• And after taking the wrong line on the Iranian people’s uprising, at least the Obama Administration has been decisive this time . . . Mark Steyn summarises: “The official U.S. position is that (Egyptian President Hosni) Mubarak needs to go immediately, he needs to stay indefinitely, he needs to stay for a bit and then go, he needs to stay for a bit longer and then go sooner rather than later, unless he decides to stay until September . . .”
    Transcript from Mark Steyn’s opening first-hour monologue on 7 Feb – Mark Steyn

_Quote The most compelling explanation for the marked shift in the fortunes of
the poor is that they continued to respond, as they always had, to the
world as they found it, but that we — meaning the not-poor
and un-disadvantaged — had changed the rules of their world. Not of our
world, just of theirs. The first effect of the new rules was to
make it profitable for the poor to behave in the short term in ways
that were destructive in the long term. Their second effect was to mask
these long-term losses — to subsidize irretrievable mistakes. We tried to
provide more for the poor and produced more poor instead. We tried to
remove the barriers to escape from poverty, and inadvertently built a trap.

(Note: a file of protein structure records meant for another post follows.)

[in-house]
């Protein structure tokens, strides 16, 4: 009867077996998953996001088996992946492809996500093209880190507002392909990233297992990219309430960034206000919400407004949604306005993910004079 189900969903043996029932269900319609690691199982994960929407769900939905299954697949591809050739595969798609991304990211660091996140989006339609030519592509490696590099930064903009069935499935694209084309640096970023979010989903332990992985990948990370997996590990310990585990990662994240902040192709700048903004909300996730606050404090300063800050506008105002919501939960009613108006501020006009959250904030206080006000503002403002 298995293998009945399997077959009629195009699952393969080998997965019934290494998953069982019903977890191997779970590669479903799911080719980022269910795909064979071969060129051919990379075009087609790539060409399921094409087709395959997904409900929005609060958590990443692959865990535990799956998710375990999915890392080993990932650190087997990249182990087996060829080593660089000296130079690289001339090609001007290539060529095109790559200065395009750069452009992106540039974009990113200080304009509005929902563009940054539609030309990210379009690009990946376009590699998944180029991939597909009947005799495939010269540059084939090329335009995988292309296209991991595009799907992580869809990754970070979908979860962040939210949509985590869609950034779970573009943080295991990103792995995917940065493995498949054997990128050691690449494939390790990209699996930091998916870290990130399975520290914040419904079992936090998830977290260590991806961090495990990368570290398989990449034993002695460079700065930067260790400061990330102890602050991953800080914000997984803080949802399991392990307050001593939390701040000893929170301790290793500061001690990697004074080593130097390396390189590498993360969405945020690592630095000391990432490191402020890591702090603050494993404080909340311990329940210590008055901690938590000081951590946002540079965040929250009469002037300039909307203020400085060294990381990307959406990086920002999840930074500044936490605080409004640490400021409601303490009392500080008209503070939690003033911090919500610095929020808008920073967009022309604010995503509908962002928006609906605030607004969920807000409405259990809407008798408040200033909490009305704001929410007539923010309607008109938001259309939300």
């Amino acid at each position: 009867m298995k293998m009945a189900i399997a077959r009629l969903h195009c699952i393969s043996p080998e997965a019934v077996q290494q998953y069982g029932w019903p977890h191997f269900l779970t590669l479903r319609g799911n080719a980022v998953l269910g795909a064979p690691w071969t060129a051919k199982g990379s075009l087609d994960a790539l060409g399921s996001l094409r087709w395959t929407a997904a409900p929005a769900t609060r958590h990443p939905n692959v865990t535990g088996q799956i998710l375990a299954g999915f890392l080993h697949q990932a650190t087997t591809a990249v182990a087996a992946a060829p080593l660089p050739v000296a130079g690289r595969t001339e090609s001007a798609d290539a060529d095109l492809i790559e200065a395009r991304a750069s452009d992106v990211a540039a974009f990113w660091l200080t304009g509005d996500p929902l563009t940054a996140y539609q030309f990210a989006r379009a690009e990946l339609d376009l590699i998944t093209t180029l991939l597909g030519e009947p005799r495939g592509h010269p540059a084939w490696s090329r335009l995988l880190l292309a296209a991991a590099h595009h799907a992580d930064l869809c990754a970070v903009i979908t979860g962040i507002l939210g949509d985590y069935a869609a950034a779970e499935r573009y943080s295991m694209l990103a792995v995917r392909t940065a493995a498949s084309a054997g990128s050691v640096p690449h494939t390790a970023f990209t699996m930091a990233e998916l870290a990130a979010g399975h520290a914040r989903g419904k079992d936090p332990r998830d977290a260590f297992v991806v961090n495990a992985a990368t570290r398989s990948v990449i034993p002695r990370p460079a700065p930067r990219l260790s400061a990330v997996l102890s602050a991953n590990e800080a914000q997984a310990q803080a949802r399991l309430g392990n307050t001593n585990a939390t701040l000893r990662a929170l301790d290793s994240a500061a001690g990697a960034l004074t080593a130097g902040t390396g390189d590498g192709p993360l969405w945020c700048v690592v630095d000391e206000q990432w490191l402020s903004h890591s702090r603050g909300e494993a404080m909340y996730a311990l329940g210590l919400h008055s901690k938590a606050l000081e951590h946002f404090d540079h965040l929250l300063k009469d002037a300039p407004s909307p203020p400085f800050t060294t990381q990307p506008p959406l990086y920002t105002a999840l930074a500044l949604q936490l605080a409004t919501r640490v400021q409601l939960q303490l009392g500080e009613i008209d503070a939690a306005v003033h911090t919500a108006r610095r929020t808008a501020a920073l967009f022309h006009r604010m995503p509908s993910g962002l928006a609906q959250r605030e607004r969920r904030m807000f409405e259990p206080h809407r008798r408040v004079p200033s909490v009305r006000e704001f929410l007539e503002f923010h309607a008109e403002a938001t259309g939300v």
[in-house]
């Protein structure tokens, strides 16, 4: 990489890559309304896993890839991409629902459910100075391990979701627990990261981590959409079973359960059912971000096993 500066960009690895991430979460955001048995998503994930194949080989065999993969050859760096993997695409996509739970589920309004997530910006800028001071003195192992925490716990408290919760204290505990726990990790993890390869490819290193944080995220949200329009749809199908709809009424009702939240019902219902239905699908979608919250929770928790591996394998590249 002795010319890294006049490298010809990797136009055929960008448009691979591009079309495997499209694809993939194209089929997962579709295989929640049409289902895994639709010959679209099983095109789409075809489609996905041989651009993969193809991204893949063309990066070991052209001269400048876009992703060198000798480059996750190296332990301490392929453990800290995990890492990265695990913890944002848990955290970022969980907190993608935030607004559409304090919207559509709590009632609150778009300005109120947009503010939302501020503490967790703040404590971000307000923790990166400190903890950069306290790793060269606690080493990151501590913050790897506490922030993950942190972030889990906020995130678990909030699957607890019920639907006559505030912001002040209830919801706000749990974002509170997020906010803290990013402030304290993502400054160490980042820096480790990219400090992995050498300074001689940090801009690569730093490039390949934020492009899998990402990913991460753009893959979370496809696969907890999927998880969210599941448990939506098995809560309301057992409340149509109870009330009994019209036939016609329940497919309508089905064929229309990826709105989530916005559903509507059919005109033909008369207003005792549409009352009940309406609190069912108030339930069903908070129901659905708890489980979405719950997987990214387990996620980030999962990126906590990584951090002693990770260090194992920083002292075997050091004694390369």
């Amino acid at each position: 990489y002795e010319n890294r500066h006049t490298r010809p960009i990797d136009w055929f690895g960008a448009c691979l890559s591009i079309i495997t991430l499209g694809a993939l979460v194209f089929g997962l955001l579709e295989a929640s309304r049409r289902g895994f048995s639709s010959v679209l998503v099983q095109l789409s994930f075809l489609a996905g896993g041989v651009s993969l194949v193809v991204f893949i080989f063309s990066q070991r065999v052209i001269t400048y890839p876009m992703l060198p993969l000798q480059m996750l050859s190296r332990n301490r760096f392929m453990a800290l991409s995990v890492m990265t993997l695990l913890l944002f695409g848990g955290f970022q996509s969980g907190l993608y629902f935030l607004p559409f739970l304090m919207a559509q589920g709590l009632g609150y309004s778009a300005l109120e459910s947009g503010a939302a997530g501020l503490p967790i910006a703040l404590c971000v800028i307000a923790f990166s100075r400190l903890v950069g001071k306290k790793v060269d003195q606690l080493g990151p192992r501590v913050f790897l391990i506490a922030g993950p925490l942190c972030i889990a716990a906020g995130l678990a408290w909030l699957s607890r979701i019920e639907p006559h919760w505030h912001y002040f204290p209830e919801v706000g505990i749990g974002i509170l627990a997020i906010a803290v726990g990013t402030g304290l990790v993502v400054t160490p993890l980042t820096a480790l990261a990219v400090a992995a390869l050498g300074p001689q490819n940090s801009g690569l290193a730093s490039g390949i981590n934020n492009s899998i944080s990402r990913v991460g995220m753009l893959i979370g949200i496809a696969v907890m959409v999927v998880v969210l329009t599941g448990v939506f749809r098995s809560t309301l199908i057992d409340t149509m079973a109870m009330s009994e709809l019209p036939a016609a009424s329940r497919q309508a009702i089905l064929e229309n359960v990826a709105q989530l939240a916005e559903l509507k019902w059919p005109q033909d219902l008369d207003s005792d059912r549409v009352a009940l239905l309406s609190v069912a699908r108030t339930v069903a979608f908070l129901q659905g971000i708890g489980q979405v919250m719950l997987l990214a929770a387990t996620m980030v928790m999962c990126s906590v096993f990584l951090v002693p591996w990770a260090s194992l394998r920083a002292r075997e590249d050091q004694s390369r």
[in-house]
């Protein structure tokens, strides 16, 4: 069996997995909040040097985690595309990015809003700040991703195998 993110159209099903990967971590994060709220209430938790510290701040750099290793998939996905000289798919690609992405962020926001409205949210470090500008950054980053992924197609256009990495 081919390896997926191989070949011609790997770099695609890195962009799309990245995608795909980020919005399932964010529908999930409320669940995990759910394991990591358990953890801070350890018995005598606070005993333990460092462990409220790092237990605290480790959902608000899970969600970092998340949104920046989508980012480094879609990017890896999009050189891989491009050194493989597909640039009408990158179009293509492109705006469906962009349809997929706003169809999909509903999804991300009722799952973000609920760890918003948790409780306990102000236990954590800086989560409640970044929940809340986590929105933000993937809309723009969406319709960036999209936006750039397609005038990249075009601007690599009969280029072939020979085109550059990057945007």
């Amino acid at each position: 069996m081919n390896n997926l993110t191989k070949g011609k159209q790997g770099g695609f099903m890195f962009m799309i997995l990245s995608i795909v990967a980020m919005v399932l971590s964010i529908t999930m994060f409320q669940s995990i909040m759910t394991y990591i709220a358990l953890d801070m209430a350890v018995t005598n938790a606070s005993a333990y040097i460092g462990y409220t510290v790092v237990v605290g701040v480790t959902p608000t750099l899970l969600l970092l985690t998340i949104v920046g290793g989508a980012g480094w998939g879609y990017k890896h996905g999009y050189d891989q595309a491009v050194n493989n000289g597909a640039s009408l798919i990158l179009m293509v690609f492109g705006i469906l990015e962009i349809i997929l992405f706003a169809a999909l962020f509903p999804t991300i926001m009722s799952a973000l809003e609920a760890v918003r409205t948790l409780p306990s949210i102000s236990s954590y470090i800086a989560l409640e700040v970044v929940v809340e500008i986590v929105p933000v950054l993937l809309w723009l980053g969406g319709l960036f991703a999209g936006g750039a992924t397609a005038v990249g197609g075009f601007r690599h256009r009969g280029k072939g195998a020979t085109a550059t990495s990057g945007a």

- Charles Murray, Losing Ground [hat tip Anti Dismal]

  • “The childcare needed to get people off the DPB or more accurately doing something productive needn't be more costly.”
    National, do some lateral thinking about childcare -   L I N D S A Y  M I T C H E L L
  • Liberals everywhere talk about helping "at risk" youths, but they’re most quiet about the most at risk. Frankly, it doesn't get more "at risk" than being a youth in a culture of militant Islam…
    “It was a suicide attack by a 12-year-old bomber in school uniform,” top police officer Abdullah Khan said on the early morning attack [in which] thirty-one Army personnel were killed and 40 others injured . . .
     31 Pakistani soldiers killed in ‘schoolboy’ suicide attack – I N D I A N  E X P R E S S
  • Here’s a decent BBC podcast for weekend listening: “Was the economic crisis caused by fundamental problems with the system rather than a mere failure of policy? Over two weeks, Analysis investigates two schools of economics with radical solutions.
        “This week, Jamie Whyte looks at the free market Austrian School of FA Hayek. The global recession has revived interest in this area of economics, even inspiring an educational rap video….”
    Radical Economics: Yo Hayek! – B B C  A U D I O
  • Global business analyst Richard Maybury takes a contrarian (and sometimes conspiratorial) look at the ongoing effects of several years of malinvestments, which Ben Bernake’s Fed are resolutely  refusing to let out of the system—with implications from Europe to the US, and Cairo to Beijing. [Hat tip Louis Boulanger]
     Richard Maybury on the Collapse of the Anglo-American Empire and What It Means for You -  Richard Maybury,  D A I L Y  B E L L
  • It’s not easy being a contrarian investor however. . .
    It's Not Comfortable Being Contrarian -  C A P I T A L I S T  P I G